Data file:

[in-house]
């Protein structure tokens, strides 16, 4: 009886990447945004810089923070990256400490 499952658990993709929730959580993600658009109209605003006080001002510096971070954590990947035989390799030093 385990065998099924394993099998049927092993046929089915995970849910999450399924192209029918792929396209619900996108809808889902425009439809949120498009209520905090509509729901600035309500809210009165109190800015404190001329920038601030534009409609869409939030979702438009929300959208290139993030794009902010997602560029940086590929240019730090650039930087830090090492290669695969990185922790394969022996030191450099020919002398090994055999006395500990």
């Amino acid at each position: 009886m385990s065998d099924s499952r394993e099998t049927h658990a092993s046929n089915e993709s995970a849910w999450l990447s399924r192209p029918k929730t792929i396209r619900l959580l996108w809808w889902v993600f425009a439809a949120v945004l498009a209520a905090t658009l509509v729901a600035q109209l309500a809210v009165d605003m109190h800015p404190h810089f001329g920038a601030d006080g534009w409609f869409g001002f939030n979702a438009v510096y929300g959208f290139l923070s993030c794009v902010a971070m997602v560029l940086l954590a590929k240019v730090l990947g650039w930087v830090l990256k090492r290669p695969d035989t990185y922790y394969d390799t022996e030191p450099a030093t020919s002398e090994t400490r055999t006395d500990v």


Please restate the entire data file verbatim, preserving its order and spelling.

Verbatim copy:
[in-house]
């Protein structure tokens, strides 16, 4: 009886990447945004810089923070990256400490 499952658990993709929730959580993600658009109209605003006080001002510096971070954590990947035989390799030093 385990065998099924394993099998049927092993046929089915995970849910999450399924192209029918792929396209619900996108809808889902425009439809949120498009209520905090509509729901600035309500809210009165109190800015404190001329920038601030534009409609869409939030979702438009929300959208290139993030794009902010997602560029940086590929240019730090650039930087830090090492290669695969990185922790394969022996030191450099020919002398090994055999006395500990």
């Amino acid at each position: 009886m385990s065998d099924s499952r394993e099998t049927h658990a092993s046929n089915e993709s995970a849910w999450l990447s399924r192209p029918k929730t792929i396209r619900l959580l996108w809808w889902v993600f425009a439809a949120v945004l498009a209520a905090t658009l509509v729901a600035q109209l309500a809210v009165d605003m109190h800015p404190h810089f001329g920038a601030d006080g534009w409609f869409g001002f939030n979702a438009v510096y929300g959208f290139l923070s993030c794009v902010a971070m997602v560029l940086l954590a590929k240019v730090l990947g650039w930087v830090l990256k090492r290669p695969d035989t990185y922790y394969d390799t022996e030191p450099a030093t020919s002398e090994t400490r055999t006395d500990v």